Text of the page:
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Thanks for stopping by Fiction Tips Weekly. This blog is one of the primary blogs hosted by me, Cyrus Wraith Walker. You will find many goodies here.

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Monday, February 6, 2012

William F. Nolan and Jason V Brock Release the Devil's Coattails


The Devil's Coattails: More Dispatches from the Dark Frontier
Publisher: Cycatrix Press, (Dec/2011)
Product Details


·         Paperback/Hardcover: 288 pages; Hardcover in TWO editions: Trade (unsigned; B&W illos), and DELUXE (signed by more than 16 contributors; color and B&W illos)
·     Language: English
·     ISBN: 13-digit ISBN number – 978-0-9841676-3-0 (Trade); 978-0-9841676-2-3 (Deluxe)
·     Product Dimensions: 6W x  9H x 1 inches
·     Price: $49.95 (TRADE); $194.95 (DELUXE)
·     Electronic Version:  Forthcoming







The Devil's Coattails: More Dispatches from the Dark Frontier
Edited By Jason V Brock and William F. Nolan
Review by Cyrus Wraith Walker, Fiction Tips Weekly

In 2009, Jason V Brock and the Living Legend, William F. Nolan, teamed up to produce a limited collector’s anthology titled The Bleeding Edge: Dark Barriers, Dark Frontiers. In trade and deluxe editions, the book quickly sold out and was marked by a signing event in California in which nearly all the authors attended, including Ray Bradbury, Norman Corwin, George Clayton Johnson, John Shirley, Earl Hamner, Jr., and others.

Well, Brock and Nolan are at it again. And once again they prove to be true pioneers of the dark frontier with a volume that is much more than just an anthology. The Devil’s Coattails: More Dispatches from the Dark Frontier can only be described as an eclectic anthology. A work that rises high above the ballyhoo of fan fiction with a miscellanea of discourse that will delight intelligent readers of dark fiction.

With a forward by S.T. Joshi, one can find authors such as Ramsey Campbell (“The Moons”) who offers a glimpse from his mind’s eye with a story he mentally composed while walking with his wife at a nature reserve near Liverpool right after an emergency call they heard on a ranger’s radio about some missing youth.
Journey with the editors and Mrs. Dan O’Bannon’s husband (“Invocation”) as they discover an old unpublished story written by the creator of Alien in his college years. Learn of the darker side of Wyatt Earp as John Shirley mixes Historical fact with fiction in “Gunboat Whores,” a job that the historical lawman reportedly took in his younger more troubled years. Brock himself contributes a story (“Object Lesson”) that explores the age old issue about decisions concerning life and death, a decision that we face either out of mercy or sometimes out of selfishness, legal or not. Steve Rasnic Tem unnerves us with his rendition of Appalachian folklore in “Cattiwampus.”  The fantastically poetic prose of W. H. Pugmire (“The Hidden Realm”) steps beyond sanity as he leads us back to the time of Oscar Wilde during the years of Oscar’s break from heterosexuality in pursuit of dark spiritual poetics. And of course William F. Nolan, the man built off versatile prose, inspired by Homer and Vergilius Maro’s Aeneid, gives us a poetic rendition of the battle between Diocreasas and Circe in his offering “Dread voyage.”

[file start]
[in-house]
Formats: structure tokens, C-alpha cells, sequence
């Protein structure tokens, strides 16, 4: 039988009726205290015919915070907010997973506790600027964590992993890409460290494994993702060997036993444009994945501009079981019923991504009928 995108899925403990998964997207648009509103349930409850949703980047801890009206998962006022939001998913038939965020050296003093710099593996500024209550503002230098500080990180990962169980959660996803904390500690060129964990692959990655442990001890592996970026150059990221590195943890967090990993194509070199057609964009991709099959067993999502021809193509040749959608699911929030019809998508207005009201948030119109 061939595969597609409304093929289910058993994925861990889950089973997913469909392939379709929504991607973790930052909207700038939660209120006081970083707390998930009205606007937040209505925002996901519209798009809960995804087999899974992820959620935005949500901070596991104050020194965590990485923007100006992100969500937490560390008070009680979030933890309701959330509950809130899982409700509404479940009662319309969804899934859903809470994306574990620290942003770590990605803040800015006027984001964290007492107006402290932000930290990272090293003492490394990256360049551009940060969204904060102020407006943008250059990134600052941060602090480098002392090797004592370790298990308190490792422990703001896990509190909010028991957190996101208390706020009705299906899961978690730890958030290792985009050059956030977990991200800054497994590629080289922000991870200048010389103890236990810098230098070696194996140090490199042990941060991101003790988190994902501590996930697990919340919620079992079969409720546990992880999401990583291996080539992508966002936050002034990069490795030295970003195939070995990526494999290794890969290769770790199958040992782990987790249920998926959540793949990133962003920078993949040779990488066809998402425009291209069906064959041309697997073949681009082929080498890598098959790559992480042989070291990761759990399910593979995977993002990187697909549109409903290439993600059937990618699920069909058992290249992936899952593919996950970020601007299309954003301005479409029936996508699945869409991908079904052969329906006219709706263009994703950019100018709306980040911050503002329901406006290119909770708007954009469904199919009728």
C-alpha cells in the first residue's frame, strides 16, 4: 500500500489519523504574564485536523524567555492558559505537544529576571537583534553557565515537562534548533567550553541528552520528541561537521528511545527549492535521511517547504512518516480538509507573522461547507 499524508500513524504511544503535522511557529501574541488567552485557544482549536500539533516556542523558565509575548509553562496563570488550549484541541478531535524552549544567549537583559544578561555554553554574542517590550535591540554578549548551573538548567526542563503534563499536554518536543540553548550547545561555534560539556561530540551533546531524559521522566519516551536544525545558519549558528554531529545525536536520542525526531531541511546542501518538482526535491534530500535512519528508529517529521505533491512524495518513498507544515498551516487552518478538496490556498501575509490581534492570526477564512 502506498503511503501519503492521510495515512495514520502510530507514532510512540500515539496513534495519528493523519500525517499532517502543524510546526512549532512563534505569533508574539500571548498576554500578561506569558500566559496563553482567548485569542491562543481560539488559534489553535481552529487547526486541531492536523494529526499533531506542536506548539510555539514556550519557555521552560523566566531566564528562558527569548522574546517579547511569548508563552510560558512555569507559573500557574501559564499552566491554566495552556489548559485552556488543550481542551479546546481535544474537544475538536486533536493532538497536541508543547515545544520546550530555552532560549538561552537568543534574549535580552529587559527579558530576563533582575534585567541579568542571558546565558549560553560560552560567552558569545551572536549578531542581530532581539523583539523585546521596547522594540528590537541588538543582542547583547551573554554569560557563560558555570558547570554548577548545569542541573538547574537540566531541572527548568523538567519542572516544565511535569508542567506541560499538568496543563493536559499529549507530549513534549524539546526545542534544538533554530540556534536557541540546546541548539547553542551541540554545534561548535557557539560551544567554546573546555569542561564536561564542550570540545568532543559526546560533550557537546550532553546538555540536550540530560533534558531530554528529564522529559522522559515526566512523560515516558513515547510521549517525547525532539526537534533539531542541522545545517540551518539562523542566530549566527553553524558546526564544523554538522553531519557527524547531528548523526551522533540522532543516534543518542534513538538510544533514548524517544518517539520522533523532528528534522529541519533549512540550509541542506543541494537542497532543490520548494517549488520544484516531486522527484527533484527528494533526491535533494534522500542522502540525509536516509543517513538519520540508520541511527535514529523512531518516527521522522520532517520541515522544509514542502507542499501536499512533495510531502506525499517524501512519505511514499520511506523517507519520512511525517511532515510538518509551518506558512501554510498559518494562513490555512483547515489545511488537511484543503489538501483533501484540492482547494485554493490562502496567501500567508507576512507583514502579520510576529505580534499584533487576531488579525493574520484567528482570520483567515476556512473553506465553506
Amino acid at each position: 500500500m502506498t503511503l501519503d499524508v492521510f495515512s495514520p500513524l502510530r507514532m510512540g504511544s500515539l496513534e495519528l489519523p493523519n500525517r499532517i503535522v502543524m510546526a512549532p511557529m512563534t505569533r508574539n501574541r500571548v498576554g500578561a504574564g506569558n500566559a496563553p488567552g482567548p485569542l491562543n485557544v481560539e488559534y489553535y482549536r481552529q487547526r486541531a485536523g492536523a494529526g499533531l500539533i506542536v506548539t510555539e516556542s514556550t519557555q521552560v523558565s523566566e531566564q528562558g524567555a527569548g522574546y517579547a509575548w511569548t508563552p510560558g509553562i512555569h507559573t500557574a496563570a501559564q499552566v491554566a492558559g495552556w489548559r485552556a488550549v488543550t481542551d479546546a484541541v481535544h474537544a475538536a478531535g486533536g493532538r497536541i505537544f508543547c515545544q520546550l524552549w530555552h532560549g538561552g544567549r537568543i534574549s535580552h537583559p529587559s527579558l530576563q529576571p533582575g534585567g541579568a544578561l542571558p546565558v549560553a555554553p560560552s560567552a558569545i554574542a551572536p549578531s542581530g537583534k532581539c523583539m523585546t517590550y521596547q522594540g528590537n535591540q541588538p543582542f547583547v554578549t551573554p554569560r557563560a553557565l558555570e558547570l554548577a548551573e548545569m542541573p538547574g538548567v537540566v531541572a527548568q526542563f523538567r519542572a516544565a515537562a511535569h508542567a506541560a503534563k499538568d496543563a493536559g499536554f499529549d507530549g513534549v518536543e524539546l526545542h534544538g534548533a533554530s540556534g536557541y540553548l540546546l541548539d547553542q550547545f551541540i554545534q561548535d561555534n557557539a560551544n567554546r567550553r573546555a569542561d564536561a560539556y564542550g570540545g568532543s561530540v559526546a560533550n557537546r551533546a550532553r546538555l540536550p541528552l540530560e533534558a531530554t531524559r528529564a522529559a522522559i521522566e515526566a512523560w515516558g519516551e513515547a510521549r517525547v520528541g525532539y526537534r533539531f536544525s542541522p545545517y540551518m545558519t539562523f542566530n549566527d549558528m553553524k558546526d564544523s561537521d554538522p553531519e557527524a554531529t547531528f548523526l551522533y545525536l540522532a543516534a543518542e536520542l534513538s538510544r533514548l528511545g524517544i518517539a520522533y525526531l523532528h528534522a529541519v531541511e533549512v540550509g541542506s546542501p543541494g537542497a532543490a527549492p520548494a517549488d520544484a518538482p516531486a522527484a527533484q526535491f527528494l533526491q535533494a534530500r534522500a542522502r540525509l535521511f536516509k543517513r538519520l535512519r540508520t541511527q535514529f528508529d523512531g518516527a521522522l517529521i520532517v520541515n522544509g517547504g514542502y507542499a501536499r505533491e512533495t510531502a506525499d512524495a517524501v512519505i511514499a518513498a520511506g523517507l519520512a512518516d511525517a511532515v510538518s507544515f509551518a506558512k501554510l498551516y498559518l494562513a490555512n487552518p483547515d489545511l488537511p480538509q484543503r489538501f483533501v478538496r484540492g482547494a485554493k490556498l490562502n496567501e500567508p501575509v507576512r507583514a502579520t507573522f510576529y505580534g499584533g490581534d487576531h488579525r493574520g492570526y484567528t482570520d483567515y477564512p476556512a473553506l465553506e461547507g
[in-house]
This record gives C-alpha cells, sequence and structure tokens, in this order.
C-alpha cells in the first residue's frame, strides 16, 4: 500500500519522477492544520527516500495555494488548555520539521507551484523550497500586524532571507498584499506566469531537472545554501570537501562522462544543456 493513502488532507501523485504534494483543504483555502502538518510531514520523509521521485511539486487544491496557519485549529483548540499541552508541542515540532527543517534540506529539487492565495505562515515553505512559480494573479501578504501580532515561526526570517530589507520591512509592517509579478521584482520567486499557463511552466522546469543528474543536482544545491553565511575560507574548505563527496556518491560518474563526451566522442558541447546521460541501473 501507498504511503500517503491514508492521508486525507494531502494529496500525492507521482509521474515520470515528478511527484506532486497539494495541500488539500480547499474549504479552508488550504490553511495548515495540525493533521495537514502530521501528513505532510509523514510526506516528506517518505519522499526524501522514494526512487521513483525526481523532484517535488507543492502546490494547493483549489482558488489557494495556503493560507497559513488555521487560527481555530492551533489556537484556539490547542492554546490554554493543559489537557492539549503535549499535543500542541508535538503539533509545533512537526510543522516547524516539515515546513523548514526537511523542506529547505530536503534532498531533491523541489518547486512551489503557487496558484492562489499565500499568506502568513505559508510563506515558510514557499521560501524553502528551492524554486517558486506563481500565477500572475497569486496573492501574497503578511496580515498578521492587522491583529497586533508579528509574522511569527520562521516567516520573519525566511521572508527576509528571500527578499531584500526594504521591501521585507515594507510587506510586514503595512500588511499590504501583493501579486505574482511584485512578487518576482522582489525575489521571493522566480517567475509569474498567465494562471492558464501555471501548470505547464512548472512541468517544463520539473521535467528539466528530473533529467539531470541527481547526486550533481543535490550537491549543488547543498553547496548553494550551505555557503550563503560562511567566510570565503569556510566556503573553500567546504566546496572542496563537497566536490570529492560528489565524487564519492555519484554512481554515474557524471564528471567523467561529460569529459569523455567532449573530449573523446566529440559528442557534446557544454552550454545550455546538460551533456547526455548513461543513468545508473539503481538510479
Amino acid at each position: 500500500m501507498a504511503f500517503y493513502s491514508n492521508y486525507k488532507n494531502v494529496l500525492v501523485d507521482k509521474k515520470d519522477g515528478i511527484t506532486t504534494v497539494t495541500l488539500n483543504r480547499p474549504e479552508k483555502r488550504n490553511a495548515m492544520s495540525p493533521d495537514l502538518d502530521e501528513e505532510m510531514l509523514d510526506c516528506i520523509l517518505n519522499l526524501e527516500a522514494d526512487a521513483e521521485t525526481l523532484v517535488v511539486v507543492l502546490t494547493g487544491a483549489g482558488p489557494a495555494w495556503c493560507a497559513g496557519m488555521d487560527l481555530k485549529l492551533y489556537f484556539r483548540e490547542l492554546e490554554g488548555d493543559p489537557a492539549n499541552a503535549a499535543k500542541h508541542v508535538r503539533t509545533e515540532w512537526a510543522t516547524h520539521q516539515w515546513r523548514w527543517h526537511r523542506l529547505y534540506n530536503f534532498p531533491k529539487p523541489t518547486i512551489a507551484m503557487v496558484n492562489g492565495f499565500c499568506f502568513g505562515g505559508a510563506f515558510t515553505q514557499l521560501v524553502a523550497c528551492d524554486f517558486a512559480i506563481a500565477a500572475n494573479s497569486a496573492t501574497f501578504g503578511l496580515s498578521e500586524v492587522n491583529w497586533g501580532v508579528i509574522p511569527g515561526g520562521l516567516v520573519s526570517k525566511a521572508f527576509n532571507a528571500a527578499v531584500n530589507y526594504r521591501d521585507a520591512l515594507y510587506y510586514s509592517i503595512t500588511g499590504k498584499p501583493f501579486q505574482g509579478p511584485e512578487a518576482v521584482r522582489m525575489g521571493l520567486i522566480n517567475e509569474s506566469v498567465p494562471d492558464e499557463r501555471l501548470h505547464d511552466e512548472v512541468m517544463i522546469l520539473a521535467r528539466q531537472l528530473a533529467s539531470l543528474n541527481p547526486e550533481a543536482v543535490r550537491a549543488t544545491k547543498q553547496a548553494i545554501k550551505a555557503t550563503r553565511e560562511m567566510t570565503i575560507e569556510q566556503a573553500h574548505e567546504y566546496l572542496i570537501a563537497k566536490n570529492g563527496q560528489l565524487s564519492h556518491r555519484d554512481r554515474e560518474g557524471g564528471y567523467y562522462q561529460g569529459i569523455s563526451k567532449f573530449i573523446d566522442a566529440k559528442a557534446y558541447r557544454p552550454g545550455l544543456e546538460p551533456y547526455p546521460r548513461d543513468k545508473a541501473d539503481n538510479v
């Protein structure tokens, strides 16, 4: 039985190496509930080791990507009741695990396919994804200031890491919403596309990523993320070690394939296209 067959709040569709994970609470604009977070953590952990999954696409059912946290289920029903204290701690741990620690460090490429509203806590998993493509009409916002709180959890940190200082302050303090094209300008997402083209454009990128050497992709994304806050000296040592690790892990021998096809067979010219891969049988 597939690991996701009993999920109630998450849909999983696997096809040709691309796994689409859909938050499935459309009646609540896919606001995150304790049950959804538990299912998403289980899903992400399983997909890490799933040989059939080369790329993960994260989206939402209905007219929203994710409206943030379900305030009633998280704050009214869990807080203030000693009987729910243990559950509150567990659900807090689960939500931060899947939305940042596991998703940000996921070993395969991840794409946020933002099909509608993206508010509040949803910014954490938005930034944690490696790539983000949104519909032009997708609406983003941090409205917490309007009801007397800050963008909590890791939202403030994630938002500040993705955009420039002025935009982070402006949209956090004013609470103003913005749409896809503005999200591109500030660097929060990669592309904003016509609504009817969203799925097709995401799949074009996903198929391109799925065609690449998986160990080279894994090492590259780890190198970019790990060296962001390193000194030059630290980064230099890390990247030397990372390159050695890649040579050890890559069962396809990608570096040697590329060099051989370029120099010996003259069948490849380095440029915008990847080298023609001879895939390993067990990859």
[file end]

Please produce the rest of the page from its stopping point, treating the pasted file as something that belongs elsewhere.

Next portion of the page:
For screenwriters the volume offers a teleplay by Marc Scott Zicree which he wrote as an offering to demonstrate a proposal for a television series called Rod Serling’s After Twilight.  The episode titled “Knife Through the Veil” is about a woman that follows her families murderer to a place beyond sight and sound. The episode was written as a pilot after over 200 dictabelts recorded by Serling from some of his lectures and prep for the original series were discovered in a Midwest College. The teleplay includes excerpts from those recordings, a teleplay that never aired because CBS censors pulled the plug. A series that Zicree assures us he hasn’t given up on yet.

Nolan and Brock realize a trove of original never before published works that will most assuredly become a collector’s item as The Bleeding Edge has already begun to do. This book will not appeal to an audience that is solely interested in clich├ęd story-only anthologies.  It is a package full of gems, with various modes of composition proving S.T. Joshi’s point of fact in the foreword that weird fiction is not isolated to a genre. I would say that Joshi is extremely astute in his discernment for there must always be a catharsis for the human condition called repression and in The Devil’s Coattails we see that it can come from anywhere.

The trade and deluxe editions are bound in a very attractive volume that is feels good in the hands. Familiar art by Goya, Dore, Munch, Bosch, and Blake give it a feel of antiquity while the fabulous artwork of Vincent Chong brings it back to modern day, a blend of new and old, timeless in all of its contents.  This is a quality production, rarely found on today’s market with faltering publishing companies. The book is even printed by a company that uses 100% wind power and only vegetable oil inks.  This is must have for those collectors that delight in treasures.  Only 500 have been printed, all are signed and all are limited. I highly recommend this book.


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